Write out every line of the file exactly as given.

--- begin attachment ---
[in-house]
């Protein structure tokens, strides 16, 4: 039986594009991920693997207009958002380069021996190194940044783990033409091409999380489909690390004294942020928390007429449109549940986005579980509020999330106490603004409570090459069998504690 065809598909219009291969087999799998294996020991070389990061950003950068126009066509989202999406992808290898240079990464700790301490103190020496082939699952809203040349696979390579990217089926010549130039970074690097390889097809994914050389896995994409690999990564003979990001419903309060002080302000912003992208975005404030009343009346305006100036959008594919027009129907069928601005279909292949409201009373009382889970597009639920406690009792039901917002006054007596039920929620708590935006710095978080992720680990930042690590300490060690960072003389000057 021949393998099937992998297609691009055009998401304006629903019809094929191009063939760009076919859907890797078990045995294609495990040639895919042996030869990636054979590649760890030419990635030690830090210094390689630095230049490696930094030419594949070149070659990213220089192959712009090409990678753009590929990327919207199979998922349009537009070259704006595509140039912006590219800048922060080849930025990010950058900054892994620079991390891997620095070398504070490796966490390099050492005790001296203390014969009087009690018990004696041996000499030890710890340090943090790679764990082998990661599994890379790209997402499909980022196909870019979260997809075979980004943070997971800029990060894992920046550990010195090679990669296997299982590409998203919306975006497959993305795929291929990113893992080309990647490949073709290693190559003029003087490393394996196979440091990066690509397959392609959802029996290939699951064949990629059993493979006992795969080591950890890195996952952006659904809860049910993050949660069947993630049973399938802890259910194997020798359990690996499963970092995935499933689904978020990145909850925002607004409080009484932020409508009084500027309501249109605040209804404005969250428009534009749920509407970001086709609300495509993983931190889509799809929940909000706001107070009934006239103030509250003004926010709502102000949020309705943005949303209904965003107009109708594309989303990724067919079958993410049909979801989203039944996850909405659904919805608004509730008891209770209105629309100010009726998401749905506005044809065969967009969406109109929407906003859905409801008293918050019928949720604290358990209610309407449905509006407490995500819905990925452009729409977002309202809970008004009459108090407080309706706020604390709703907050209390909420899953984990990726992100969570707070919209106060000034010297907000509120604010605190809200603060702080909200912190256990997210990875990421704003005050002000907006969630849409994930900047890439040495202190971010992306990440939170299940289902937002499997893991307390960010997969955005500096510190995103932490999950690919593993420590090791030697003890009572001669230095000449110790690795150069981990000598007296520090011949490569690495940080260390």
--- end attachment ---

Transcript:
[in-house]
């Protein structure tokens, strides 16, 4: 039986594009991920693997207009958002380069021996190194940044783990033409091409999380489909690390004294942020928390007429449109549940986005579980509020999330106490603004409570090459069998504690 065809598909219009291969087999799998294996020991070389990061950003950068126009066509989202999406992808290898240079990464700790301490103190020496082939699952809203040349696979390579990217089926010549130039970074690097390889097809994914050389896995994409690999990564003979990001419903309060002080302000912003992208975005404030009343009346305006100036959008594919027009129907069928601005279909292949409201009373009382889970597009639920406690009792039901917002006054007596039920929620708590935006710095978080992720680990930042690590300490060690960072003389000057 021949393998099937992998297609691009055009998401304006629903019809094929191009063939760009076919859907890797078990045995294609495990040639895919042996030869990636054979590649760890030419990635030690830090210094390689630095230049490696930094030419594949070149070659990213220089192959712009090409990678753009590929990327919207199979998922349009537009070259704006595509140039912006590219800048922060080849930025990010950058900054892994620079991390891997620095070398504070490796966490390099050492005790001296203390014969009087009690018990004696041996000499030890710890340090943090790679764990082998990661599994890379790209997402499909980022196909870019979260997809075979980004943070997971800029990060894992920046550990010195090679990669296997299982590409998203919306975006497959993305795929291929990113893992080309990647490949073709290693190559003029003087490393394996196979440091990066690509397959392609959802029996290939699951064949990629059993493979006992795969080591950890890195996952952006659904809860049910993050949660069947993630049973399938802890259910194997020798359990690996499963970092995935499933689904978020990145909850925002607004409080009484932020409508009084500027309501249109605040209804404005969250428009534009749920509407970001086709609300495509993983931190889509799809929940909000706001107070009934006239103030509250003004926010709502102000949020309705943005949303209904965003107009109708594309989303990724067919079958993410049909979801989203039944996850909405659904919805608004509730008891209770209105629309100010009726998401749905506005044809065969967009969406109109929407906003859905409801008293918050019928949720604290358990209610309407449905509006407490995500819905990925452009729409977002309202809970008004009459108090407080309706706020604390709703907050209390909420899953984990990726992100969570707070919209106060000034010297907000509120604010605190809200603060702080909200912190256990997210990875990421704003005050002000907006969630849409994930900047890439040495202190971010992306990440939170299940289902937002499997893991307390960010997969955005500096510190995103932490999950690919593993420590090791030697003890009572001669230095000449110790690795150069981990000598007296520090011949490569690495940080260390």